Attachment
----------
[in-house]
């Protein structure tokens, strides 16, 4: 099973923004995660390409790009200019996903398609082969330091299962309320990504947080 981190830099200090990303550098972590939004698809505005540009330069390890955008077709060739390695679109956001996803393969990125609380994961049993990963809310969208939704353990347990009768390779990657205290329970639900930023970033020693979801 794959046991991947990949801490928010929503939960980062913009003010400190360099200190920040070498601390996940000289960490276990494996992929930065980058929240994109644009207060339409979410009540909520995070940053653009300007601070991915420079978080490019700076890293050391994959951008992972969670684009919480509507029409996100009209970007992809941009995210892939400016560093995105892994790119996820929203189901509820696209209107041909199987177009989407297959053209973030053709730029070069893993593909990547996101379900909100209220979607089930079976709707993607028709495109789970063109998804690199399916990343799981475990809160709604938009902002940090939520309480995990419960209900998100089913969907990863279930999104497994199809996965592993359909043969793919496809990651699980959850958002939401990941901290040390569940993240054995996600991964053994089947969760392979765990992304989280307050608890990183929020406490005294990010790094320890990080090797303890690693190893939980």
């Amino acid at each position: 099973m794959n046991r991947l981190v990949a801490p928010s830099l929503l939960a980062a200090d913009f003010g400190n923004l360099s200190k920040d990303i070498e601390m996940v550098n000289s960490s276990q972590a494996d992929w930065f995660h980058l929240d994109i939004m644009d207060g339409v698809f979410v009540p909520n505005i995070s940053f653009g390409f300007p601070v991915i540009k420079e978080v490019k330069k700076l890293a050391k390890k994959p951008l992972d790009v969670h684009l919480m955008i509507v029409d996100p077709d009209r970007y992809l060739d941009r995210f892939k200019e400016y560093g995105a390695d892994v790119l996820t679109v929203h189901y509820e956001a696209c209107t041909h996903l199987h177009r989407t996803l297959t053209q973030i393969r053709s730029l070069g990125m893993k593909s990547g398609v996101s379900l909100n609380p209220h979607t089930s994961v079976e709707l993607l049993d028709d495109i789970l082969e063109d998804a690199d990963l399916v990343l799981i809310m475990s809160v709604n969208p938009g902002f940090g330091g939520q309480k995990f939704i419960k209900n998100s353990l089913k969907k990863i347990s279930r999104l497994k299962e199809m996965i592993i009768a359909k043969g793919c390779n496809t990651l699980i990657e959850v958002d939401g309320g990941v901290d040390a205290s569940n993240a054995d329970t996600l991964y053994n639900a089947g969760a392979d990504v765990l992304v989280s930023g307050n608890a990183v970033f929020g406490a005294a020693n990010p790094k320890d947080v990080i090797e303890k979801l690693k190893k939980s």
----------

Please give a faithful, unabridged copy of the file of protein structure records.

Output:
[in-house]
């Protein structure tokens, strides 16, 4: 099973923004995660390409790009200019996903398609082969330091299962309320990504947080 981190830099200090990303550098972590939004698809505005540009330069390890955008077709060739390695679109956001996803393969990125609380994961049993990963809310969208939704353990347990009768390779990657205290329970639900930023970033020693979801 794959046991991947990949801490928010929503939960980062913009003010400190360099200190920040070498601390996940000289960490276990494996992929930065980058929240994109644009207060339409979410009540909520995070940053653009300007601070991915420079978080490019700076890293050391994959951008992972969670684009919480509507029409996100009209970007992809941009995210892939400016560093995105892994790119996820929203189901509820696209209107041909199987177009989407297959053209973030053709730029070069893993593909990547996101379900909100209220979607089930079976709707993607028709495109789970063109998804690199399916990343799981475990809160709604938009902002940090939520309480995990419960209900998100089913969907990863279930999104497994199809996965592993359909043969793919496809990651699980959850958002939401990941901290040390569940993240054995996600991964053994089947969760392979765990992304989280307050608890990183929020406490005294990010790094320890990080090797303890690693190893939980």
């Amino acid at each position: 099973m794959n046991r991947l981190v990949a801490p928010s830099l929503l939960a980062a200090d913009f003010g400190n923004l360099s200190k920040d990303i070498e601390m996940v550098n000289s960490s276990q972590a494996d992929w930065f995660h980058l929240d994109i939004m644009d207060g339409v698809f979410v009540p909520n505005i995070s940053f653009g390409f300007p601070v991915i540009k420079e978080v490019k330069k700076l890293a050391k390890k994959p951008l992972d790009v969670h684009l919480m955008i509507v029409d996100p077709d009209r970007y992809l060739d941009r995210f892939k200019e400016y560093g995105a390695d892994v790119l996820t679109v929203h189901y509820e956001a696209c209107t041909h996903l199987h177009r989407t996803l297959t053209q973030i393969r053709s730029l070069g990125m893993k593909s990547g398609v996101s379900l909100n609380p209220h979607t089930s994961v079976e709707l993607l049993d028709d495109i789970l082969e063109d998804a690199d990963l399916v990343l799981i809310m475990s809160v709604n969208p938009g902002f940090g330091g939520q309480k995990f939704i419960k209900n998100s353990l089913k969907k990863i347990s279930r999104l497994k299962e199809m996965i592993i009768a359909k043969g793919c390779n496809t990651l699980i990657e959850v958002d939401g309320g990941v901290d040390a205290s569940n993240a054995d329970t996600l991964y053994n639900a089947g969760a392979d990504v765990l992304v989280s930023g307050n608890a990183v970033f929020g406490a005294a020693n990010p790094k320890d947080v990080i090797e303890k979801l690693k190893k939980s």